The ABCs of Goddess in Everyday Life

I was just sent a fun meme game by Aerolin in which you are supposed to write 26 things about yourself using the alphabet.  Well, since I love to change rules, I’m going to write instead about 26 things in which  I find Goddess around the house.  Here goes!

A is for apple, that fruit so plentiful at this time of year that it is a perfect symbol of the abundance of Goddess.

B is for basement, the “hermit cave” of my house, that dark warm spot that was scary in childhood, but that I now see as the place of quiet and contemplation, the heart of the home.

C is for cape.  I’ve decided that every woman needs a flowing, billowing, brightly- colored cape to be her wings and to announce her presence to the world wherever she goes.  I have a bright red and purple ruanna from Ireland that I think will need to suffice for right now.

D is for dandelion, that flower that almost no one remembers is full of vitamins and other nutrients and, if it weren’t so common, would be a garden favorite because it is so pretty and cheerful.  The more I look for Goddess around my house, the more I think that perhaps we stopped appreciating Her when we no longer valued things we encountered everyday.  

E is for egg, an outer world symbol of all that is creative and fertile within us.

F is for feline, my black cat who brings some of the wild freedom of nature into my home and who is my constant companion, proof that species is no barrier to caring and understanding.

G is for goodies, of the cakes, cookies, and candy kind.  Remember, in many cultures it has been traditional to make “cakes for the Queen of Heaven” not “plain brown rice and tofu for the Queen of Heaven.”  Brown rice and tofu has an important place in our diet, but goodies do, too, to remind us of the sweetness of life and that Goddess wants us to enjoy living.

H is for Heaven which, if I have my way, will look just like my house, because that’s where I find it.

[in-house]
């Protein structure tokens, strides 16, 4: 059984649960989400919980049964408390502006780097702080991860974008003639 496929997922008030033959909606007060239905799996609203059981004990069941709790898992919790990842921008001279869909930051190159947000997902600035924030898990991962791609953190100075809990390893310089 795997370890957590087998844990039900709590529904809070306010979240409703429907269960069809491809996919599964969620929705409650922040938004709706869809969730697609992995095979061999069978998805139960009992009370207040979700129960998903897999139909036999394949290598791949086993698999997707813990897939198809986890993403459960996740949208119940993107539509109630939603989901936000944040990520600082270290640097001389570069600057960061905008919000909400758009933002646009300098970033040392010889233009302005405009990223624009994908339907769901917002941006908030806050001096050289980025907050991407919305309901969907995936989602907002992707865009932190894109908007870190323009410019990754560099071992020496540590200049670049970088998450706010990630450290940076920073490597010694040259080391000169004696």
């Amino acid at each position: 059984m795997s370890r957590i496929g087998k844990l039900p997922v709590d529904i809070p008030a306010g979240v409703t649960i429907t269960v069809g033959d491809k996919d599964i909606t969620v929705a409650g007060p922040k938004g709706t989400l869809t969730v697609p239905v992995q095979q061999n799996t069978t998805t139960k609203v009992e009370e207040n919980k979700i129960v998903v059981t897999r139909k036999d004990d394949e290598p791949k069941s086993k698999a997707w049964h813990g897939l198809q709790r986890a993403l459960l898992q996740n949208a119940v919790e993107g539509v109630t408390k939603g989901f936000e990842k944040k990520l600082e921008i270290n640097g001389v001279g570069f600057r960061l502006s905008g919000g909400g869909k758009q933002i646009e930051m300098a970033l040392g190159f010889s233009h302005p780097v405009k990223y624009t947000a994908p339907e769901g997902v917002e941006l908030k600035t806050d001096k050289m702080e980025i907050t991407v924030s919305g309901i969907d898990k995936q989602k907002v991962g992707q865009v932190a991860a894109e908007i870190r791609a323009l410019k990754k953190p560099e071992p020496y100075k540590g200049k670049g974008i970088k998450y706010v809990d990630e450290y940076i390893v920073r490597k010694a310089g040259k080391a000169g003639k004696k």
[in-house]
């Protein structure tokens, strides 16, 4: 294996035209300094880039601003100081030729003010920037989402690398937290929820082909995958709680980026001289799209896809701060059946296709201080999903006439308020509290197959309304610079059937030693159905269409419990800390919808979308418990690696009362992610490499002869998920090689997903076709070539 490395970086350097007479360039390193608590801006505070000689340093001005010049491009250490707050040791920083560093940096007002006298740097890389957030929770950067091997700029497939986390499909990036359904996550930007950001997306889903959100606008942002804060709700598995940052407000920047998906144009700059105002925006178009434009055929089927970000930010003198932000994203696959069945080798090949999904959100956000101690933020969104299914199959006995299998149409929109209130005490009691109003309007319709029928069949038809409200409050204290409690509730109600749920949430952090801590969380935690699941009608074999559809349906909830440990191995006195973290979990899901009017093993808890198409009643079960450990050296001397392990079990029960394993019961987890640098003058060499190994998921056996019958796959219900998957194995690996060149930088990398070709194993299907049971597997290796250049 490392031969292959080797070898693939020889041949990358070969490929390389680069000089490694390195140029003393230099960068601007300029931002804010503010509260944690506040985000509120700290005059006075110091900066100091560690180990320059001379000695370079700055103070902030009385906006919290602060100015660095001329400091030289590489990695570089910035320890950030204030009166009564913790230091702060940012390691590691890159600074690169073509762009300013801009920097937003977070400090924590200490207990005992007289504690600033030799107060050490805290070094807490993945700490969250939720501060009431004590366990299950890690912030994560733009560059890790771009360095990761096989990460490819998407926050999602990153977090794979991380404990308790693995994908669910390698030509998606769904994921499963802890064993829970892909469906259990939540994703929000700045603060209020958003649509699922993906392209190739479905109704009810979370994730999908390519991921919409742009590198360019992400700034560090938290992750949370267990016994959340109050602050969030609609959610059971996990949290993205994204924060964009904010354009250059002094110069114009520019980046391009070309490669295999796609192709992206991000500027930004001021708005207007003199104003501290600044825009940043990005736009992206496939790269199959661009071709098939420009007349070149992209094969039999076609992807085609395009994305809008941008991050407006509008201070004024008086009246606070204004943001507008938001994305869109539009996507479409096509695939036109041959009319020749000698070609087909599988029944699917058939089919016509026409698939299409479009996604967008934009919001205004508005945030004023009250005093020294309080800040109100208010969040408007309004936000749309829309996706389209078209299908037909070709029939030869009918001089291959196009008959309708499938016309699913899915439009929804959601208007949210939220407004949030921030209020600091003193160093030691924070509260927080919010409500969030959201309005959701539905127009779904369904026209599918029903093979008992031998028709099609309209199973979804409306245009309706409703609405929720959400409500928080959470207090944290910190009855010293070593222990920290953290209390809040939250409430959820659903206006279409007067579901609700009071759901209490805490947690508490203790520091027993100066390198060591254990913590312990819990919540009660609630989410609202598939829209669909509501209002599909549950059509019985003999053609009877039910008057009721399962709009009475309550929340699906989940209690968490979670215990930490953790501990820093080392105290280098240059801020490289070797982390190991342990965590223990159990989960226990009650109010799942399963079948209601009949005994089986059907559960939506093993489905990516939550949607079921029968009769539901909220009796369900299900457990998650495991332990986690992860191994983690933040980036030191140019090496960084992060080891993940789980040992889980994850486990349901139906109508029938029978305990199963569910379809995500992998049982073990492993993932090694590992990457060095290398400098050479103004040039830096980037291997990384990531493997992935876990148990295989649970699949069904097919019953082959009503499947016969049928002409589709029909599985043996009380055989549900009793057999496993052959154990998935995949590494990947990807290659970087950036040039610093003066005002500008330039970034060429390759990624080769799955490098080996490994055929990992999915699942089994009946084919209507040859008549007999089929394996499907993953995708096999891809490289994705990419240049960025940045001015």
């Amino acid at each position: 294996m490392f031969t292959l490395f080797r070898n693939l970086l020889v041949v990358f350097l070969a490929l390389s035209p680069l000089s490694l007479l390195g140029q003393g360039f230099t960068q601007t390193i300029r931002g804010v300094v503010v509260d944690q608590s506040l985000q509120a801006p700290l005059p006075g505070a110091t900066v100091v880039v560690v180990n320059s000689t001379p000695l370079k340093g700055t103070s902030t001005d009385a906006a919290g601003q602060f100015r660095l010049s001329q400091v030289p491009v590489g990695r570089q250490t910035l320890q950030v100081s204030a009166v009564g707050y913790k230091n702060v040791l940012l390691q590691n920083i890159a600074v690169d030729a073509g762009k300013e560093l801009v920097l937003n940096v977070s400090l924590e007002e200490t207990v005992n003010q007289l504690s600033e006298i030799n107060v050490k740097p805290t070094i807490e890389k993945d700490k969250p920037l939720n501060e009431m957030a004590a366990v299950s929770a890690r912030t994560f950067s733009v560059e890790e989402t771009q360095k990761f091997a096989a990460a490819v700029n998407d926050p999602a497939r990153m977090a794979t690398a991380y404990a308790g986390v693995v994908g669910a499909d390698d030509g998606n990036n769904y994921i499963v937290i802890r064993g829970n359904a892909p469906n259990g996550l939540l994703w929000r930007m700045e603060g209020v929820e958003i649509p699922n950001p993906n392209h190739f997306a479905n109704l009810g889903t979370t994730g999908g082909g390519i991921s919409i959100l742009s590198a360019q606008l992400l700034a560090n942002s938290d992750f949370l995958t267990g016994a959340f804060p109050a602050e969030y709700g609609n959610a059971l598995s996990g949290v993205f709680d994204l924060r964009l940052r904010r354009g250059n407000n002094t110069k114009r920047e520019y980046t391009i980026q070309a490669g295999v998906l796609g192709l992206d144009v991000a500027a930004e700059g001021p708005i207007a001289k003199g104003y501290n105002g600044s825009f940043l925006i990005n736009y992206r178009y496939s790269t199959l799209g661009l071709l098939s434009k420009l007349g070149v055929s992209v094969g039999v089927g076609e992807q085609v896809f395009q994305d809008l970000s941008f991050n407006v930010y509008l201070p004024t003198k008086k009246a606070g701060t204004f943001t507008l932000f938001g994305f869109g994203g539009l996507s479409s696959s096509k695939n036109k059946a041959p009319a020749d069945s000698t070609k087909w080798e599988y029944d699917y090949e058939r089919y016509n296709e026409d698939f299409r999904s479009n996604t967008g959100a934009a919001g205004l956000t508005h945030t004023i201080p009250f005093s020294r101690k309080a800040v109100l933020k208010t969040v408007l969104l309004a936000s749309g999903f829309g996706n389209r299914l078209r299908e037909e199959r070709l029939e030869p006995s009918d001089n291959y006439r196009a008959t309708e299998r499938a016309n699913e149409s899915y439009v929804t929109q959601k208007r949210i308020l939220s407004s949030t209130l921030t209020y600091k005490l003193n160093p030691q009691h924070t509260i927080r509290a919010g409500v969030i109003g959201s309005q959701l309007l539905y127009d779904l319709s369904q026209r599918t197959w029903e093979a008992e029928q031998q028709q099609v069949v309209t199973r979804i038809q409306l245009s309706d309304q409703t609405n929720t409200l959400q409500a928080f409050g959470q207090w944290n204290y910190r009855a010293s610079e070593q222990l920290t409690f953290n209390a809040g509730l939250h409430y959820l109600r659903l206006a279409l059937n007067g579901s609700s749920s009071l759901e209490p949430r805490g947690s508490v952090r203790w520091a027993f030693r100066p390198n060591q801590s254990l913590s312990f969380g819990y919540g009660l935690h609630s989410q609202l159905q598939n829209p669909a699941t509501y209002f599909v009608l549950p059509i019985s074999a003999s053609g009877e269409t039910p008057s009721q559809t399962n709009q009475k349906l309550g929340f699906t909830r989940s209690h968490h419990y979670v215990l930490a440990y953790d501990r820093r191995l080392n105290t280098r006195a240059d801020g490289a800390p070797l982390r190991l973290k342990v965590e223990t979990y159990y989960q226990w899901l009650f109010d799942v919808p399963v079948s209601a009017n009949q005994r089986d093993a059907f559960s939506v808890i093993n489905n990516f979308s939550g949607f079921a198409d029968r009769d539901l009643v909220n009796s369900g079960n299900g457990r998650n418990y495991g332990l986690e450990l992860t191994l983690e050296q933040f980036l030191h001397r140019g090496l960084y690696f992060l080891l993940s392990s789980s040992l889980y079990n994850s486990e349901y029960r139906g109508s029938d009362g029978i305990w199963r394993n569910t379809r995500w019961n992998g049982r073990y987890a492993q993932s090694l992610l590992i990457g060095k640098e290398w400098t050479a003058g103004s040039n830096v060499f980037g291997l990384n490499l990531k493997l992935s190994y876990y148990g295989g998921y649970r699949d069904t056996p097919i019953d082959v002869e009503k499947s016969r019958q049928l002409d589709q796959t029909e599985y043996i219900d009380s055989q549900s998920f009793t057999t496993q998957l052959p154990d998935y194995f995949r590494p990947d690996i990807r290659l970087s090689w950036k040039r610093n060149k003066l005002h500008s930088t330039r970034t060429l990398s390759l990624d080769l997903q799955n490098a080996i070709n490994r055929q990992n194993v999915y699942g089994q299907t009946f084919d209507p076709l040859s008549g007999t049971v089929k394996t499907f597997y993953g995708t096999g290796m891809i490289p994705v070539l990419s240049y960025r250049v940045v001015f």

I is for ice cream.  If I were Goddess – well, we are all Goddess, but you know what I mean – I would say “thank you for the cakes, but I would prefer ‘ice cream for the Queen of Heaven.’ A prime example of co-creation – She made the cows and the sugar cane and the flavorings and the ice and we put them all together to make the perfect food.

J is for Jupiter, the planet.  Just because it is billions of miles away doesn’t mean it is not part of my home.  When I recognize the sacred within myself, I am at home anywhere.

K is for kindness, a virtue too often thought of as nice but not as good as strength or power or even love.  But, kindness is the one thing that makes a house a home and that which will, in my view, transform the world because understanding its essential importance changes how we interact with one another everyday.

L is for love, of course.

M is for music.  Music is spirit that you can hear and feel.

N is for necessary evils, like housework, that become sacred acts when you forget you are supposed to hate them and, instead, find the symbolic and ceremonial in them.

O is for open pit barbecue.  As a vegetarian, I don’t really barbecue, but for those who do, this is about as close to a home-based ancient Goddess fire ritual as you can get, I would think.

P is for peppermint, a wonderful reminder that Goddess has provided remedies for so many ailments in our own gardens.  She does not want us to suffer, but knows that when She gave us bodies, illness would come, too, because that’s part of being in the physical world. 

Q is for questioning, an activity that is essential for a Goddessy life, since this is how we grow as we are meant to.  Home is a wonderful place to question because it is safe and full of love as we experiment and try out different answers.

R is for running and the fun of watching my cat bound around the house, bringing pure joy in living into my home.

S is for snow.  It is so abundant and so beautiful, though few crystals will ever be seen.  Whenever I see it snow, I know Goddess loves me and that it is up to me to express gratitude by being as gentle with others as a snowfall.

T is for teapots.

U is for the Universe, ever-present in even the smallest crystal of sugar or drop of water if I look hard enough.

V is for variegated leaves, yet another unnecessary beauty that illustrates the beauty all around us if we will just look.

W is for water.  How amazing that the substance that brought forth all life runs from my own faucets!  My house truly is a temple!

X is for my son’s X-Box and the expansion of consciousness that electronics can bring. 

Y is for you, those who read this blog and therefore make it live.

Z is for Xena, (I know that Xena is spelled with an “X” but I have already used “X” and it is pronounced like a “Z”) who brought Goddess-y women into our children’s lives through our tvs, who is strong and uses her power to fight for right, who can make a wonderful, wild sound, and who has many times given me the answer to a dilemma when I would ask myself “What would Xena do?” 

I tag foxchild one of the many women I have met blogging who I would like to know better!